Honourable mention: Zbynek Michalek and Antoine Vermette, Arizona.
Falling: Key slumps since Jan. 1
1. The entire Toronto Maple Leafs team. The list of the lowest scoring NHL players in 2015 reads like a copy of the Leafs roster. Toronto’s slump has been all-encompassing, but it’s really the scorers having the toughest time. Phil Kessel has two 5-on-5 points in the last 22 games. Linemate James van Riemsdyk has three. The only Leafs forwards with more than four even strength points in nearly two months are Winnik, Nazem Kadri and Mike Santorelli, who was dealt to Nashville last week. It’s beyond ugly.
2. Lars Eller, Montreal. Another player being dangled as trade bait, Eller’s exploits of late aren’t helping Habs GM Marc Bergevin move him. Eller has one point at 5-on-5 in 22 games after a surprisingly productive run in the playoffs last season. He’s also got three years left on a deal that pays him $3.5-million a season, making a deal harder to pull off. In his defence, all that ice time with Brandon Prust et al on his wing hasn’t helped fill the net.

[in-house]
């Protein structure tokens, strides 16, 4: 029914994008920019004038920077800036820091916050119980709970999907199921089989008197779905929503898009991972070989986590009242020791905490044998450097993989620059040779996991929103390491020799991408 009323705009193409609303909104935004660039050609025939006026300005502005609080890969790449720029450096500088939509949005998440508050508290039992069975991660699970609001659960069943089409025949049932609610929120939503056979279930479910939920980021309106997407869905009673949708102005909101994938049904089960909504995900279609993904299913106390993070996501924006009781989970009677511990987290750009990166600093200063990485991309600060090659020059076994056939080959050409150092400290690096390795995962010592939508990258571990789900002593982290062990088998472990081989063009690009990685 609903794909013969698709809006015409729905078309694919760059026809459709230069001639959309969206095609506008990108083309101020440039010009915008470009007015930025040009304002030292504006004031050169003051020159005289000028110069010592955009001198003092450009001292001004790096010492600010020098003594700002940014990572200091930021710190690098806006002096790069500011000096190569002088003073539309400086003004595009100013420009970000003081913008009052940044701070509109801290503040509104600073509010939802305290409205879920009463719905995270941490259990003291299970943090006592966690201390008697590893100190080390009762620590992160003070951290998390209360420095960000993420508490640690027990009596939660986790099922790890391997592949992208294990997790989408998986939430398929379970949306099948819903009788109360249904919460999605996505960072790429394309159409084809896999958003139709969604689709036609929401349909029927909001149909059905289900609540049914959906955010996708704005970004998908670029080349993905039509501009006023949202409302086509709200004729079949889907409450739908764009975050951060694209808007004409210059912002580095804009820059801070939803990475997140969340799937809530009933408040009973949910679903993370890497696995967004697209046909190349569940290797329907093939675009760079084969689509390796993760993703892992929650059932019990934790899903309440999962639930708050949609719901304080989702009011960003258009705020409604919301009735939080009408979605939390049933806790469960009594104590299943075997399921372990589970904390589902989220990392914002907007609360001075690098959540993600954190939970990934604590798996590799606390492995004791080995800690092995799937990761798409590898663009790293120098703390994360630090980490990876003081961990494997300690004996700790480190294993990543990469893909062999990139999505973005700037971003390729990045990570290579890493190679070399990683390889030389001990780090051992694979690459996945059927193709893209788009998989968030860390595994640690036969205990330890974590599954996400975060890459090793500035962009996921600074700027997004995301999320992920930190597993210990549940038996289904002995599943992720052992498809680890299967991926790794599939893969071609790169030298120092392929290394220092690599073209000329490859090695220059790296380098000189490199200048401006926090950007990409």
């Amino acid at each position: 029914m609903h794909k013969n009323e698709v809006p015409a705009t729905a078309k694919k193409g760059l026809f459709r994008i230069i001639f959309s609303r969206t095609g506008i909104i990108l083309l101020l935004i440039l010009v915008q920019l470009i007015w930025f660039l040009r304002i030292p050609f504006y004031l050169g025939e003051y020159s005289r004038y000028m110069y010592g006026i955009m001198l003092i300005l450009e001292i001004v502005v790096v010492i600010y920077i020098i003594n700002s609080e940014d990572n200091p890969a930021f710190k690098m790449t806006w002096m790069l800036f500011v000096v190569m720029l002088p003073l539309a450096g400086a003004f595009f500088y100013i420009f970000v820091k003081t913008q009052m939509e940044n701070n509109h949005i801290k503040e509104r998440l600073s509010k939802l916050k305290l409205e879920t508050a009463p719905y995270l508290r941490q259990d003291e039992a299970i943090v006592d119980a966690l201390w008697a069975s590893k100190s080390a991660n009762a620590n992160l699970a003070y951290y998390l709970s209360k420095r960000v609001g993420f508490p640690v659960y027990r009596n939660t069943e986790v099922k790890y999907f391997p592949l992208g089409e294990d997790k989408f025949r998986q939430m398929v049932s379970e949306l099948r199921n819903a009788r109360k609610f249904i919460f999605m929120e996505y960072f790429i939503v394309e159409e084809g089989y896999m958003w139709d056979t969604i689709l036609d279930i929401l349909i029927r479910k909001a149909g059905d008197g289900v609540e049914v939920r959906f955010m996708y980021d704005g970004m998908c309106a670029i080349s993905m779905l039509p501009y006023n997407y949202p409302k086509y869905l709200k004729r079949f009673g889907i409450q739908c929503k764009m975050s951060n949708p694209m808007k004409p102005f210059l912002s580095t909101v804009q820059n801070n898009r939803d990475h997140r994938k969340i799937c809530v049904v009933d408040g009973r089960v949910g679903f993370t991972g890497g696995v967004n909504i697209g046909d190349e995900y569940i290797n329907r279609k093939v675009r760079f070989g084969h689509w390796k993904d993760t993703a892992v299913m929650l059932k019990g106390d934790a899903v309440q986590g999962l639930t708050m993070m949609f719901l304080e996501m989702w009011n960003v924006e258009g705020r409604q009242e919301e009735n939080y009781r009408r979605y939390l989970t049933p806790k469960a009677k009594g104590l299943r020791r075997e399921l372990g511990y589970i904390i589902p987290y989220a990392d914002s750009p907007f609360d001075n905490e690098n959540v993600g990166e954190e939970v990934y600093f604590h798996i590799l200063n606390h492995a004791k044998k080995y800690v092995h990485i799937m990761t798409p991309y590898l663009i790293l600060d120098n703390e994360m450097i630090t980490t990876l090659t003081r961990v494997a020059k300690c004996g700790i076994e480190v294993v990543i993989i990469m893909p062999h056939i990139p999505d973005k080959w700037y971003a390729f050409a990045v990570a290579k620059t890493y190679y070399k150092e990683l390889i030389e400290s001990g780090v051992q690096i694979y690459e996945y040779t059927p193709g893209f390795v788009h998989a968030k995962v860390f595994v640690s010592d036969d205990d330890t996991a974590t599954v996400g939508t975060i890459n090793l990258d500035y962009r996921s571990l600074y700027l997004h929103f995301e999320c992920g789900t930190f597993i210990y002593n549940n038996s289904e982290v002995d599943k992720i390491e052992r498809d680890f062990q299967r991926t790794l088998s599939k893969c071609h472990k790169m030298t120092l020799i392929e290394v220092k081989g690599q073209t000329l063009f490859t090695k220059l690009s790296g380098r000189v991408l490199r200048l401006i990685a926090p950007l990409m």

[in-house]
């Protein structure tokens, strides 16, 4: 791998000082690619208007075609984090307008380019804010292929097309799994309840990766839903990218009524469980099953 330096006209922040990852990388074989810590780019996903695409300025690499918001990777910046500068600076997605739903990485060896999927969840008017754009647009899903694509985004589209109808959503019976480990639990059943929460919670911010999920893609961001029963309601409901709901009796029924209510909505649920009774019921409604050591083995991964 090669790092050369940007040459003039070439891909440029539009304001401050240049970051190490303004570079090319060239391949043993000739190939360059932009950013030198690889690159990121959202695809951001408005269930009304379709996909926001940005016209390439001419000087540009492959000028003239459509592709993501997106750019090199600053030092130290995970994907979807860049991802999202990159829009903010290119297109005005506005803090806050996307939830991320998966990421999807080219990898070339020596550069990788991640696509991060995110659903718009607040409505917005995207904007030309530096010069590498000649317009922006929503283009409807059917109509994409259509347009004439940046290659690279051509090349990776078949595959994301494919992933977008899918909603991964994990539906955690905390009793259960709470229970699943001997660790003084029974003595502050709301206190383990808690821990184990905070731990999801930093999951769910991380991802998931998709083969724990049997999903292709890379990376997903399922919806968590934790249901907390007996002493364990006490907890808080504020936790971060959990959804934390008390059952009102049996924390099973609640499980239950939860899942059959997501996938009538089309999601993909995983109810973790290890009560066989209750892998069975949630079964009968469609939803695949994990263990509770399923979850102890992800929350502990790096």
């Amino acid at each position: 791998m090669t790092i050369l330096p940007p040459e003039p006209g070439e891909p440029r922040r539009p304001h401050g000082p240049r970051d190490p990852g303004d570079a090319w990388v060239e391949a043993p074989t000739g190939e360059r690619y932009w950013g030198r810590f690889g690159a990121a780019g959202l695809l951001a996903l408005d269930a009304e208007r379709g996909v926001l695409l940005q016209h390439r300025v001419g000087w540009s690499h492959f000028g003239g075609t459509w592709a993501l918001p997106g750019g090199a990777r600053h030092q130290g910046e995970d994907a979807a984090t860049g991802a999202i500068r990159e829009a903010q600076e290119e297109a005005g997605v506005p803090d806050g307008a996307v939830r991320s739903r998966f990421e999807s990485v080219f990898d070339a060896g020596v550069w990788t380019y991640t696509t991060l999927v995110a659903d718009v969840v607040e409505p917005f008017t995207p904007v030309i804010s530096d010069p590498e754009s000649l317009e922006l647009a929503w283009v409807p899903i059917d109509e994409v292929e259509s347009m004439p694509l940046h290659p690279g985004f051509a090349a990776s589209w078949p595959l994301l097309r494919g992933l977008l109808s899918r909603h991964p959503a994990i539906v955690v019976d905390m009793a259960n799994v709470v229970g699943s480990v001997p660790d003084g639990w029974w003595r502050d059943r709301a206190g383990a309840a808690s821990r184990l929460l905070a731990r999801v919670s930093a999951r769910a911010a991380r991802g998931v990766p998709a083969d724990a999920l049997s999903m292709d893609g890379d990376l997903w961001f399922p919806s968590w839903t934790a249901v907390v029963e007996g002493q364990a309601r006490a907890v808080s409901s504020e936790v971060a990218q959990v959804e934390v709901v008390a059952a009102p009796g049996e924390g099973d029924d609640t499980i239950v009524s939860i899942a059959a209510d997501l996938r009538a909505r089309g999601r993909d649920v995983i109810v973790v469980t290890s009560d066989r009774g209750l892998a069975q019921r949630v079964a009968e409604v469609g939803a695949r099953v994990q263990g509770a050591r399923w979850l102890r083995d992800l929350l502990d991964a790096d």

3. Jakub Voracek and Claude Giroux, Philadelphia. They’ve both had remarkable seasons on a middling team and remain among the NHL’s scoring leaders, but what’s alarming is how dramatically their even strength scoring has evaporated. Both had only three points at 5-on-5 in their last 22 games going into Sunday’s huge win over the Capitals. The Flyers have made a late, unlikely charge for the playoffs (9-2-4 in their last 15 games) as the Bruins have faltered, but they’ll need even more from their top guns to stay in the race.